Wyoming’s Historic Homes
Wyoming is a distinctive suburban community, in that it contains representative examples of housing styles that range from the Early Vernacular of the 1800s through Victorian Italianate, Eastlake, Queen Anne and Shingle styles, into early twentieth century American Four Square, Colonial Revival, Bungalows and Tudor Revivals, followed by Post-War Ranch homes and individually designed Mid-Century Modern homes. It also is unique because these styles can be found in houses that range from modest dwellings built for laborers to extravagant homes commissioned by company executives, sometimes in the same block.

Many of these houses have been recognized through inclusion in the Wyoming Village Historic District, nominated to the National Register of Historic Places in 1986. In addition to the Village District, there are 18 homes scattered throughout Wyoming that are individually listed on the National Register of Historic Places. Many other homes in the City are worthy of recognition and preservation even if they have not, as yet, been formally listed. To learn about the process for qualifying your home, visit the National Register of Historic Places website.

Wyoming’s individual historic homes and the Village Historic District are not museums, but a living part of the community. The historic homes and their grounds reflect the growth, values, and ideals of generations of Wyoming families.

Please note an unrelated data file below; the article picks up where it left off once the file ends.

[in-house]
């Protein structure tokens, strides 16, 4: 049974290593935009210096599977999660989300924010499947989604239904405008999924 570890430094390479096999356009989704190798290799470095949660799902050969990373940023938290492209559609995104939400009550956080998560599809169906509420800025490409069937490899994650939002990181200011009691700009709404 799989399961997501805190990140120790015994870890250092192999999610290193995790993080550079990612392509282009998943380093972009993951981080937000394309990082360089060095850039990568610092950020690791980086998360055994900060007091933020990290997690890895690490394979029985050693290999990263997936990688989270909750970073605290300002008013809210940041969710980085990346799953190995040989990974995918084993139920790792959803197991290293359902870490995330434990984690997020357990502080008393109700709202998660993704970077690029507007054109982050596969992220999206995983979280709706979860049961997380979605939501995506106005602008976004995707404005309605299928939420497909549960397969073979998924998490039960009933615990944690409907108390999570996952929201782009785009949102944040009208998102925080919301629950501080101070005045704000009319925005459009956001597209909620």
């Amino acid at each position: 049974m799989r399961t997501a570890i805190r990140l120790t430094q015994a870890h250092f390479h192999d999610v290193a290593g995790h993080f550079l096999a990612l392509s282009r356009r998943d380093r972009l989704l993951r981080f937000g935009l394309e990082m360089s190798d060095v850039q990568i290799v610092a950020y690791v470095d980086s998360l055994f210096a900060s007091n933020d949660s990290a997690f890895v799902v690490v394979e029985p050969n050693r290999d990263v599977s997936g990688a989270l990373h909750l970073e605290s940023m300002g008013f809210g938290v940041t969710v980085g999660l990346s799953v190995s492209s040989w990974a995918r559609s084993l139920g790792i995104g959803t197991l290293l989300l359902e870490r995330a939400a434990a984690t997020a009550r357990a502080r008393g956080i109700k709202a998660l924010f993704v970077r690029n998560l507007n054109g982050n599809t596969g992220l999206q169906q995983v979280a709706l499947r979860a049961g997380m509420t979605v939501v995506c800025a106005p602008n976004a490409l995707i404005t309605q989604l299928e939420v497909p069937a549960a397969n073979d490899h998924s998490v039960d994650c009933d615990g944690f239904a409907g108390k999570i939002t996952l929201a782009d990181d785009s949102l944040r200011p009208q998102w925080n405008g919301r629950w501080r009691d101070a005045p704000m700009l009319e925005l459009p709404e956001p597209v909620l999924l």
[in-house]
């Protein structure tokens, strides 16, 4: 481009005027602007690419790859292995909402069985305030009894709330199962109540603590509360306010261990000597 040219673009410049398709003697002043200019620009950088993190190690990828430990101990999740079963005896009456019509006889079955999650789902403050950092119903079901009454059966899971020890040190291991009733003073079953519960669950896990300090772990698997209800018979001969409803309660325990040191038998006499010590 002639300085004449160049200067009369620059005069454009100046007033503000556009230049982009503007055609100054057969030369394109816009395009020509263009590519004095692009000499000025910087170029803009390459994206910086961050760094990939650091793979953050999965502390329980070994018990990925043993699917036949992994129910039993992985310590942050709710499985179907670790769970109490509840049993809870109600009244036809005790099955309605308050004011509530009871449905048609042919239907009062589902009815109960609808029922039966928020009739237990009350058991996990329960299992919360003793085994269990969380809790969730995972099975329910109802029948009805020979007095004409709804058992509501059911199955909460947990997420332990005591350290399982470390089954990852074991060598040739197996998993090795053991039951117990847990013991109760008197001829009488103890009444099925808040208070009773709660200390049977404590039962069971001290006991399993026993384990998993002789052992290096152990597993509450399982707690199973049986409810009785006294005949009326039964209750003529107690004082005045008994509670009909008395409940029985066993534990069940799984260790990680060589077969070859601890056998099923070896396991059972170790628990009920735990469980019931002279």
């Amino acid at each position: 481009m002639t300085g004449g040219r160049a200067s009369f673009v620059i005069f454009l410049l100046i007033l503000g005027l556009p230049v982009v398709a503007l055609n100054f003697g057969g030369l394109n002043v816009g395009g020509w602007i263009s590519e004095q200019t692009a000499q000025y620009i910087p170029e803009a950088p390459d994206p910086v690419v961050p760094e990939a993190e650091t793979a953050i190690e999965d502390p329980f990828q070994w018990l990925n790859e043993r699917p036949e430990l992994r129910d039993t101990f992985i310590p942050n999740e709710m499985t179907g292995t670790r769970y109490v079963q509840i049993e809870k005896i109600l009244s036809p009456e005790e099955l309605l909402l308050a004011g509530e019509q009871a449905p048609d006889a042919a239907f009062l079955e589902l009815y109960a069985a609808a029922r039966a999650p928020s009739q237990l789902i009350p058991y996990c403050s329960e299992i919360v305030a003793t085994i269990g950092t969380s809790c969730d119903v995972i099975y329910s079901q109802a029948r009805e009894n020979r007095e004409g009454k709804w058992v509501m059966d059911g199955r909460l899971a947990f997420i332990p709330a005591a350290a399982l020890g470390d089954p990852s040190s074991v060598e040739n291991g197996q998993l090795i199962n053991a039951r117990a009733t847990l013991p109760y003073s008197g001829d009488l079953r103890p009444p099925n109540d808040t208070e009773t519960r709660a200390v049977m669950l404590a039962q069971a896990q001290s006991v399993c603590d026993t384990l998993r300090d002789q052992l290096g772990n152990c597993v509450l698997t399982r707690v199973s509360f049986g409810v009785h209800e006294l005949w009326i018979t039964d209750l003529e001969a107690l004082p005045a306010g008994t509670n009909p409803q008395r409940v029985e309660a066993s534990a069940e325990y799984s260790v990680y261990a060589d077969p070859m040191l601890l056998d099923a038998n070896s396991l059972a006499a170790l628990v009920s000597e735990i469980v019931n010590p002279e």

Preserving Historic Character
The repair, renovation, and renewal of older homes can be a major and on-going project. Equipping a home with the most modern amenities is as desirable today as it was 50 or 100 years ago. The footprint or facade of many an old house has changed over time, reflecting this human urge to improve. It is important, however, to consider what it is about a home that gives it its unique historic character. These are the features that when altered or removed result in a loss of the historic fabric of the community.

There are many resources available to provide guidance as to what features are important to preserve on a historic home and how to treat them when undertaking renovations to a home. A good starting place is the Secretary of the Interior’s Standards for the Treatment of Historic Properties published by the National Park Service. Timely repairs and sensitive alterations will help preserve the character of a historic home for generations to come.

To access the Historic Preservation Commission’s page, click here.

To view the Wyoming Historical Society’s page, click here.

Design Guidelines for Historic Properties
The Wyoming Historic Preservation Commission is pleased to present to the Wyoming community the newly developed Design Guidelines for Historic Properties. These Guidelines have been developed to ease the process of maintaining a home’s historic characteristics by providing information about a wide range of features – from foundations and roofs to doors and windows – related to Wyoming’s varied historic architecture. Caring for a historic home is both a challenge and an opportunity for homeowners to protect the past while preserving our neighborhoods for future generations. Please take an opportunity to view the Design Guidelines for Historic Properties by clicking here.